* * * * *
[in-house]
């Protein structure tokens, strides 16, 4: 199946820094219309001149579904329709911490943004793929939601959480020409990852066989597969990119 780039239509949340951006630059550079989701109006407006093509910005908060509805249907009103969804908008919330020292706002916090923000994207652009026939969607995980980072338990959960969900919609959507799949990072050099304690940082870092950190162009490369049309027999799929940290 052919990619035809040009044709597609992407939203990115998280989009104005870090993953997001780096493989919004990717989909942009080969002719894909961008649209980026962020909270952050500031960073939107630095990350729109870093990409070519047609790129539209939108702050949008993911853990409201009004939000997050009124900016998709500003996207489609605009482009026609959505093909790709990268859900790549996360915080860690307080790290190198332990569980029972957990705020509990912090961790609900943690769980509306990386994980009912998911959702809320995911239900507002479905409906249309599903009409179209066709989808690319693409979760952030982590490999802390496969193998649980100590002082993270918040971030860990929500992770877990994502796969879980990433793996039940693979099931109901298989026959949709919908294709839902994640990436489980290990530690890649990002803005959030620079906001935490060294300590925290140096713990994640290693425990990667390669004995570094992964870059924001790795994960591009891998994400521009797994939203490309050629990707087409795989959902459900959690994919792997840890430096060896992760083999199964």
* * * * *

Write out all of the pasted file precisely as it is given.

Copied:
[in-house]
């Protein structure tokens, strides 16, 4: 199946820094219309001149579904329709911490943004793929939601959480020409990852066989597969990119 780039239509949340951006630059550079989701109006407006093509910005908060509805249907009103969804908008919330020292706002916090923000994207652009026939969607995980980072338990959960969900919609959507799949990072050099304690940082870092950190162009490369049309027999799929940290 052919990619035809040009044709597609992407939203990115998280989009104005870090993953997001780096493989919004990717989909942009080969002719894909961008649209980026962020909270952050500031960073939107630095990350729109870093990409070519047609790129539209939108702050949008993911853990409201009004939000997050009124900016998709500003996207489609605009482009026609959505093909790709990268859900790549996360915080860690307080790290190198332990569980029972957990705020509990912090961790609900943690769980509306990386994980009912998911959702809320995911239900507002479905409906249309599903009409179209066709989808690319693409979760952030982590490999802390496969193998649980100590002082993270918040971030860990929500992770877990994502796969879980990433793996039940693979099931109901298989026959949709919908294709839902994640990436489980290990530690890649990002803005959030620079906001935490060294300590925290140096713990994640290693425990990667390669004995570094992964870059924001790795994960591009891998994400521009797994939203490309050629990707087409795989959902459900959690994919792997840890430096060896992760083999199964």